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Marking ten years since the outbreak of conflict in Syria

Remember Syria: Marking 10 years since conflict began in Syria, Concern, GOAL, Oxfam Ireland, Trócaire, and World Vision stand with Lord Mayor Hazel Chu, Dublin City Councillors, and locals in solidarity with the Syrian community, to remember the lives lost, and the people displaced and harmed during the ongoing humanitarian crisis.

Media Statement, 12 March 2021

Marking ten years since the outbreak of conflict in Syria, Jim Clarken, Chief Executive of Oxfam Ireland said:

Marking ten years since war broke out in Syria, Jim Clarken, Chief Executive of Oxfam Ireland said:

“The news headlines may have faded, but as we mark a decade since conflict began in Syria, the humanitarian crisis continues to cause tremendous human suffering to people both inside and outside the country. We cannot let this be another forgotten crisis.

“Hundreds of thousands have died, more than 13 million people have fled their homes and essential infrastructure such as schools, hospitals and homes have been decimated. Lives remain on hold as people struggle to meet immediate needs amidst a deteriorating economy and remain fearful for the future with no end to the crisis in sight. 

“What is especially heart-breaking is the impact on children. For many, in their short lives they have known nothing but war, suffered grave violations and have had no access to education.

"Our colleagues in Syria also have grave concerns about the unfolding impact Covid-19 is having across the country. In the context of limited humanitarian access, a lack of funding for aid, destroyed health infrastructure, and declining health of a population who have suffered under 10 years of conflict, the pandemic poses a massive threat to vulnerable communities within Syria.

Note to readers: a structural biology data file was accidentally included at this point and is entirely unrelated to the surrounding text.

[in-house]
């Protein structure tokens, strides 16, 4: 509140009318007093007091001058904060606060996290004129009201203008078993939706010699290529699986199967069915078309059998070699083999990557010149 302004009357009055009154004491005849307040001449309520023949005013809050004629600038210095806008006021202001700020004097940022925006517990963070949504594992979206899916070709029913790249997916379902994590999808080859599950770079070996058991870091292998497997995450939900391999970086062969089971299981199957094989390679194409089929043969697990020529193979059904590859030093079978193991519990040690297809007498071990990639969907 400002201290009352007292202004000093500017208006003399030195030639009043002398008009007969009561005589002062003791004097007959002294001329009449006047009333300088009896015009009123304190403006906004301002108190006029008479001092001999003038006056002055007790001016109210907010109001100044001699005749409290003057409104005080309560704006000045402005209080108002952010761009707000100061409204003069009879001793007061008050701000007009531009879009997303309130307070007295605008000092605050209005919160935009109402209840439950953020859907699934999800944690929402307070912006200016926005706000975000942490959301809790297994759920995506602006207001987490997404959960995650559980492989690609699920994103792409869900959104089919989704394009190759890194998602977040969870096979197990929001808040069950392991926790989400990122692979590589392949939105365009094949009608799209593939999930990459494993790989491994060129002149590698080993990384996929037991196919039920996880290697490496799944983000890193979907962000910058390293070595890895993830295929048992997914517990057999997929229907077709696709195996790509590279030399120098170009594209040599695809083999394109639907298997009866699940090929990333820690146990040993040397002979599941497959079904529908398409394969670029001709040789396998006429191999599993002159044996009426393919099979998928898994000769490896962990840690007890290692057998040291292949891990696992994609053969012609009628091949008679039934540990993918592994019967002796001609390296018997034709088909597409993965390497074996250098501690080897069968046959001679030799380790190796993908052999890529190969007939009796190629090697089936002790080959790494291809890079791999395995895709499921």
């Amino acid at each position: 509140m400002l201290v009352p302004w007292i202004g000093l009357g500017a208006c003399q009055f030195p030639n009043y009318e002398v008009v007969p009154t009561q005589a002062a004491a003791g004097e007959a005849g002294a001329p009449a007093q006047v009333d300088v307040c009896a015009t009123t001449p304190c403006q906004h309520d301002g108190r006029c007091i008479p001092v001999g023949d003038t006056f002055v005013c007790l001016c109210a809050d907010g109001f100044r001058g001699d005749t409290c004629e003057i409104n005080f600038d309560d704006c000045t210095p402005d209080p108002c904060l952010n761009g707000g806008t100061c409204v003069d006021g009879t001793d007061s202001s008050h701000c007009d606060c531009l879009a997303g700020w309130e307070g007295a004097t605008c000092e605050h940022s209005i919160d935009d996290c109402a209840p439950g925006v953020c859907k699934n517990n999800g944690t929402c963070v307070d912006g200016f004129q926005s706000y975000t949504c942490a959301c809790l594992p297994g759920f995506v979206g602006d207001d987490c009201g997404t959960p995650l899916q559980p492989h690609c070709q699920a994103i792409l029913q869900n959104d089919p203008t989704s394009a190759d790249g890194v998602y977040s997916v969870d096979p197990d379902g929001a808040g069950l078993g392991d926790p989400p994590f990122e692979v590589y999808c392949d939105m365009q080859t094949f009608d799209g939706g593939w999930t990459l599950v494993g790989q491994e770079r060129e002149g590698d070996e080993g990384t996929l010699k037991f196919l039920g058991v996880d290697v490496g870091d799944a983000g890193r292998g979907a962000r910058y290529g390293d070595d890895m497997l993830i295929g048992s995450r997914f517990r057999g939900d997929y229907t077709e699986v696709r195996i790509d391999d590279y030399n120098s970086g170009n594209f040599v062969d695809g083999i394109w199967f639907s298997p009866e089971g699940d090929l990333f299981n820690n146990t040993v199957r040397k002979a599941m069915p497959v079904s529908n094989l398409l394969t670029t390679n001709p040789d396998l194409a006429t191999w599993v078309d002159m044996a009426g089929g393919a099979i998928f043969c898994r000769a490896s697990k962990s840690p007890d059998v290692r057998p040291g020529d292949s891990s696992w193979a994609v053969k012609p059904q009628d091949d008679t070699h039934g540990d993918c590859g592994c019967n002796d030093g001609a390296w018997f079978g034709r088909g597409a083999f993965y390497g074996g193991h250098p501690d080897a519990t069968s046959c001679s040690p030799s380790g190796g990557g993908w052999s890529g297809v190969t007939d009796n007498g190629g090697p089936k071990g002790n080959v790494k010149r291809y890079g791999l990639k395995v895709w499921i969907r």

“Ireland, as a newly elected member of the UN Security Council, is playing an important role in efforts to resolve the crisis. But while both the Irish government and public have been consistently generous in their support of the aid effort and resettlement of Syrian people to Ireland, global humanitarian funding is not keeping pace with the increasing need.

“We ask people to remember Syria and ensure that even though the headlines have faded – our solidarity and support as an international community does not.”

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Contact

Caroline Reid, Communications Manager | caroline.reid@oxfam.org | 087 912 3165